Just the other day, I dashed out of the office to run home to my family after a long day of work. The only thing I could think about while on my way home was how much work was waiting for me once I got there. How was I ever going to get everything done (make lunches for school the next day, return calls, reply to emails, do laundry, write that report for work)? I pulled into the driveway, parked the car and started my usual rush toward the door. But for some reason, I stopped and just stood there. I wasn’t ready.
My head was still at work and I was not at all in the right place to be the calm, focused mother and wife I want to be when I enter my home, my sanctuary, and see the people I love the most. Frankly, I felt irritable and exhausted for a myriad of reasons and I knew that if I walked into my house at that moment, I would snap or say something I would later regret.
Just the other day I snapped at my innocent eight year old son who just asked me for some water shortly after I came home. Instead of responding kindly to him, I told him to get his own drink since I was obviously overwhelmed with tending to my sick 18 month old daughter and getting dinner ready for the entire family.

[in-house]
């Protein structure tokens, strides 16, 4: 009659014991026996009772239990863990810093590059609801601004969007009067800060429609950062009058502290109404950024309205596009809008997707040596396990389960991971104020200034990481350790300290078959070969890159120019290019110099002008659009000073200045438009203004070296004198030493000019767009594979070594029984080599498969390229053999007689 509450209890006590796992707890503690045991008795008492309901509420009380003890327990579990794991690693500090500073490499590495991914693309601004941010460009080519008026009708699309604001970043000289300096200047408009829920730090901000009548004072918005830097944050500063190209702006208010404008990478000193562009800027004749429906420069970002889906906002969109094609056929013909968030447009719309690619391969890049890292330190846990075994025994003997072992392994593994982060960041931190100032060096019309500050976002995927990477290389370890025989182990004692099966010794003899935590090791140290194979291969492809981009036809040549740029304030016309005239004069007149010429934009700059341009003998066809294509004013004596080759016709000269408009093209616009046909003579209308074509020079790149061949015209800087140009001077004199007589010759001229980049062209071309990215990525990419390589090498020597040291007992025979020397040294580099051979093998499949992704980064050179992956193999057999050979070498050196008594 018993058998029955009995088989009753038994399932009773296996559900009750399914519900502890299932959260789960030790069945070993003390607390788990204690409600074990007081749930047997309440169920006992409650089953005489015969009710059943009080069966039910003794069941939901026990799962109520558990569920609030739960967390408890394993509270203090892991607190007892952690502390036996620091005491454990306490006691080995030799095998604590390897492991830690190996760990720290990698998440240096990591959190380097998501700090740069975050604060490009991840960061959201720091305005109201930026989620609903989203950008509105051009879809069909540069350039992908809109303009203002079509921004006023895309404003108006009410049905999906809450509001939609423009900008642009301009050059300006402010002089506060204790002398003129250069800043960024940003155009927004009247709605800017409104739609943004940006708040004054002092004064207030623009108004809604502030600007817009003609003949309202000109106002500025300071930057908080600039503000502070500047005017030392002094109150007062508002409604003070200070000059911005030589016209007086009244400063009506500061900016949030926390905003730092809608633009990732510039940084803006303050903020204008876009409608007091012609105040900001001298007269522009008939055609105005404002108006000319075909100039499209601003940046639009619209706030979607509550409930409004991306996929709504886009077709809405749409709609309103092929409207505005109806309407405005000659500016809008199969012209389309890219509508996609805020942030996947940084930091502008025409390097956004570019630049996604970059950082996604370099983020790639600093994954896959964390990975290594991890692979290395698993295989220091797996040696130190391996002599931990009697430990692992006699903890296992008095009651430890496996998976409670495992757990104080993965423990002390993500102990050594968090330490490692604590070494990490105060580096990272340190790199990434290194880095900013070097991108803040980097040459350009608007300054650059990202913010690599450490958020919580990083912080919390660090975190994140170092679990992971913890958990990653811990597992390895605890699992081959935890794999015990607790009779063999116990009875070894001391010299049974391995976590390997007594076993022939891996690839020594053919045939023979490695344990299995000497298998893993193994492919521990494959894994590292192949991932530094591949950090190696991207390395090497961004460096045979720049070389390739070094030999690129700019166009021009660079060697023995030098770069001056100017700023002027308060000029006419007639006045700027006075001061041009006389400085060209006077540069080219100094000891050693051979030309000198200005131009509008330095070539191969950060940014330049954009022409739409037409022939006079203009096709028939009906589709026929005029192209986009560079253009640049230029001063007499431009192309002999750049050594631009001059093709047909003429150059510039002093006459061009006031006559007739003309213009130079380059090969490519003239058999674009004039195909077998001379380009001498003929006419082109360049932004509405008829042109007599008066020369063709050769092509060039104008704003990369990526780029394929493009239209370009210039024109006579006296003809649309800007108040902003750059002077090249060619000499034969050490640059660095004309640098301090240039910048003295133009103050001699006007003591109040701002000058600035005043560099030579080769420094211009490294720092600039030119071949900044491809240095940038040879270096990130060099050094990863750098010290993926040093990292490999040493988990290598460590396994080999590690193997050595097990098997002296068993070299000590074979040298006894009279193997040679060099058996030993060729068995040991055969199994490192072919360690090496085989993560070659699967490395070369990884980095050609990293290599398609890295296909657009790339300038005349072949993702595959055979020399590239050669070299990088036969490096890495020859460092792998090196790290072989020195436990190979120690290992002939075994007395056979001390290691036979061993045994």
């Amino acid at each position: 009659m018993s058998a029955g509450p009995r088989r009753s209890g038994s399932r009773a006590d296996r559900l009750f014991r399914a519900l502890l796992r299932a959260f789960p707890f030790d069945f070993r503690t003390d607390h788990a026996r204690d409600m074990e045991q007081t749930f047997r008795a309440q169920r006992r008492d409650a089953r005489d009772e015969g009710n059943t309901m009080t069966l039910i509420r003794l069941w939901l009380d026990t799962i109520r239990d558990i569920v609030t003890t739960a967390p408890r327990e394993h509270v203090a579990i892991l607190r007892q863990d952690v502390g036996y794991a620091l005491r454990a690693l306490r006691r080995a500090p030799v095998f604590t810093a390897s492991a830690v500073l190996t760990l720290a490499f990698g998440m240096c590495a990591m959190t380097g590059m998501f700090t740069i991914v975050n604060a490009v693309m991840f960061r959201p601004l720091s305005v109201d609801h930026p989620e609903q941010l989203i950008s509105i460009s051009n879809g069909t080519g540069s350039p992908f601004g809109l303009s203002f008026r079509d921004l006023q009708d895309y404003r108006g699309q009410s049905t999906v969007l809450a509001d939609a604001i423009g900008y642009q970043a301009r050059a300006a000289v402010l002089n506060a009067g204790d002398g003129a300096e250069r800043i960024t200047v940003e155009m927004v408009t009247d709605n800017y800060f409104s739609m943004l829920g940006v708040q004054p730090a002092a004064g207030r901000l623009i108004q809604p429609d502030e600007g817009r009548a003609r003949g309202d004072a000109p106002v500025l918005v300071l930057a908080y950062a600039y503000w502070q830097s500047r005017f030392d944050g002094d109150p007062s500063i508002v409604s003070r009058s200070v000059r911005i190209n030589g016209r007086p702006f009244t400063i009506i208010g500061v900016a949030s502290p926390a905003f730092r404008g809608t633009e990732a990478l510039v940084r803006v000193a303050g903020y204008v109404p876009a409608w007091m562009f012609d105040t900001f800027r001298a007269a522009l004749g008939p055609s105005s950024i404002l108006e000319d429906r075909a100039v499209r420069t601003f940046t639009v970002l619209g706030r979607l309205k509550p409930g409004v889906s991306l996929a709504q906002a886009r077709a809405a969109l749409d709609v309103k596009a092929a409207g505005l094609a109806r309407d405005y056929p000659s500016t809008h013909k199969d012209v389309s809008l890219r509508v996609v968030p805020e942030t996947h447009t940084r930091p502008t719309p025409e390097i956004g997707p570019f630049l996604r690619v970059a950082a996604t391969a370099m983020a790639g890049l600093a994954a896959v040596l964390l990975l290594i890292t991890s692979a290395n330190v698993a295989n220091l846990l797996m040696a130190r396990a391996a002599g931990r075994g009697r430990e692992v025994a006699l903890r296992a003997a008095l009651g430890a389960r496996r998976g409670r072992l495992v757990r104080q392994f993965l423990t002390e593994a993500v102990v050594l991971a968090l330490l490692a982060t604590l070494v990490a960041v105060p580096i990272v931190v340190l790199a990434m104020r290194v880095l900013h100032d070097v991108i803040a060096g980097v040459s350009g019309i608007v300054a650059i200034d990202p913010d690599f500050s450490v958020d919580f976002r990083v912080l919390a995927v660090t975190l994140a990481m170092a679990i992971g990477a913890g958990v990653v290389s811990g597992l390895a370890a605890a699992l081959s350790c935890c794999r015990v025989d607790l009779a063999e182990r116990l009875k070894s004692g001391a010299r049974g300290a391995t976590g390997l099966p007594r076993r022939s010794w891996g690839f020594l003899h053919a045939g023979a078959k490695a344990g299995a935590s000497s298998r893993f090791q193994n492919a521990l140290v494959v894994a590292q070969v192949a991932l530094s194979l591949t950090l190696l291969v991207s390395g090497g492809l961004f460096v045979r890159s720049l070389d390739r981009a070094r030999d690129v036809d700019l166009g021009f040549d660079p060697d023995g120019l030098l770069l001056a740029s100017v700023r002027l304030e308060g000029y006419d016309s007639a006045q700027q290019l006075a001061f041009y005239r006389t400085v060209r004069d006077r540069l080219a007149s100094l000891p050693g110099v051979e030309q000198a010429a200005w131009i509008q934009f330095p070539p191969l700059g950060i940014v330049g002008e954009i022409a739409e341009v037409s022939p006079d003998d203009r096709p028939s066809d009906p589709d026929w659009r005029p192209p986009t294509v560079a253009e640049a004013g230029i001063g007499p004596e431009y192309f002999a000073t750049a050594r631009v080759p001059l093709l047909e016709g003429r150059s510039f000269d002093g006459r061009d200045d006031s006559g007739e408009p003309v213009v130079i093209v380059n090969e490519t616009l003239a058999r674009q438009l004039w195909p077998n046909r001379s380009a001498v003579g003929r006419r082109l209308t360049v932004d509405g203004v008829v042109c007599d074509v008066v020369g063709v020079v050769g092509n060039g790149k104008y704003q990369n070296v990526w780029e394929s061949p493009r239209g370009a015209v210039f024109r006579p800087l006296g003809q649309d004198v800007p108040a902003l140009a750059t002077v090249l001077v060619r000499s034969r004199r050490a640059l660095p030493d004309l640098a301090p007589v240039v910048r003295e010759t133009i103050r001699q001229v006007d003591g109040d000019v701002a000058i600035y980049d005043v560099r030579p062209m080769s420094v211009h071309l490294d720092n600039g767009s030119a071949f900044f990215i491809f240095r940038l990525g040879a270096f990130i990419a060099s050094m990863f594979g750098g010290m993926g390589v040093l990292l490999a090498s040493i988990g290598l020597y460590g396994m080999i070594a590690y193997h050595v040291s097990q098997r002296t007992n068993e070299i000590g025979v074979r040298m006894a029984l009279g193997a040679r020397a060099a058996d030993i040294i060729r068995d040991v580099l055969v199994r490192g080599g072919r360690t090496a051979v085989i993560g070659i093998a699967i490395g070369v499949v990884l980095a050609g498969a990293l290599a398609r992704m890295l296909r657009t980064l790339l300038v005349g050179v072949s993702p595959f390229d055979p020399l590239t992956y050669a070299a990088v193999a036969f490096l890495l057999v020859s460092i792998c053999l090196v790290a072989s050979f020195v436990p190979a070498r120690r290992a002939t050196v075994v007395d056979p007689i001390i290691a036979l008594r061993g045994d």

Standing outside my door that day, I realized that the transition from work to home was a difficult one for me, as I’m sure it is for many parents. I thought about how many times I took my frustrations out on the people I loved the most because of stresses that have nothing to do with them.
As I faced the front door, I tried an exercise that I so often recommend to my clients. I closed my eyes for twenty seconds, took some rejuvenating deep breaths and thought about the kind of energy I wanted to bring into my sanctuary, my home. I thought about how much I missed my children, and how much I was looking forward to hearing about their day at school, reading with them and cuddling with them before bedtime.
From that day on, I decided that before walking into my home to greet my family after a long, stressful day, I will remember to stop and have a moment of meditation (even if just for a few seconds) to acknowledge the blessings and stresses of my day and prepare myself to enter my sanctuary with patience, strength and love.
This is how I wish to greet the people most important to me.
Do you find that you take your frustrations out on the ones you love the most? What do you do to center yourself?